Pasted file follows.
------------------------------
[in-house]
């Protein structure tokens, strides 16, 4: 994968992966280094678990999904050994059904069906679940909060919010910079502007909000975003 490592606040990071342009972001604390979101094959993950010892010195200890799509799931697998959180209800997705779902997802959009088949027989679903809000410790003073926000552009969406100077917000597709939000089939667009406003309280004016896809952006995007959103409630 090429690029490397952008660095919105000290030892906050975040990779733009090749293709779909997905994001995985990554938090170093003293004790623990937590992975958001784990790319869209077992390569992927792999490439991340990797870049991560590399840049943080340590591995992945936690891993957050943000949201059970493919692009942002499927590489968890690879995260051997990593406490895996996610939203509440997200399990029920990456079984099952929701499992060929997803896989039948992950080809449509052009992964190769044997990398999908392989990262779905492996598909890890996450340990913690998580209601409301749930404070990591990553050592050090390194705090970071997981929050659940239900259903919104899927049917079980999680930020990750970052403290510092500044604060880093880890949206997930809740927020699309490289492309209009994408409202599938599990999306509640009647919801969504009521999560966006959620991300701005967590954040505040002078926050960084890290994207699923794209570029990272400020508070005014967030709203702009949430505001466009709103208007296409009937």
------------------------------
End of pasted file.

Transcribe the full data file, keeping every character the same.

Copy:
[in-house]
């Protein structure tokens, strides 16, 4: 994968992966280094678990999904050994059904069906679940909060919010910079502007909000975003 490592606040990071342009972001604390979101094959993950010892010195200890799509799931697998959180209800997705779902997802959009088949027989679903809000410790003073926000552009969406100077917000597709939000089939667009406003309280004016896809952006995007959103409630 090429690029490397952008660095919105000290030892906050975040990779733009090749293709779909997905994001995985990554938090170093003293004790623990937590992975958001784990790319869209077992390569992927792999490439991340990797870049991560590399840049943080340590591995992945936690891993957050943000949201059970493919692009942002499927590489968890690879995260051997990593406490895996996610939203509440997200399990029920990456079984099952929701499992060929997803896989039948992950080809449509052009992964190769044997990398999908392989990262779905492996598909890890996450340990913690998580209601409301749930404070990591990553050592050090390194705090970071997981929050659940239900259903919104899927049917079980999680930020990750970052403290510092500044604060880093880890949206997930809740927020699309490289492309209009994408409202599938599990999306509640009647919801969504009521999560966006959620991300701005967590954040505040002078926050960084890290994207699923794209570029990272400020508070005014967030709203702009949430505001466009709103208007296409009937």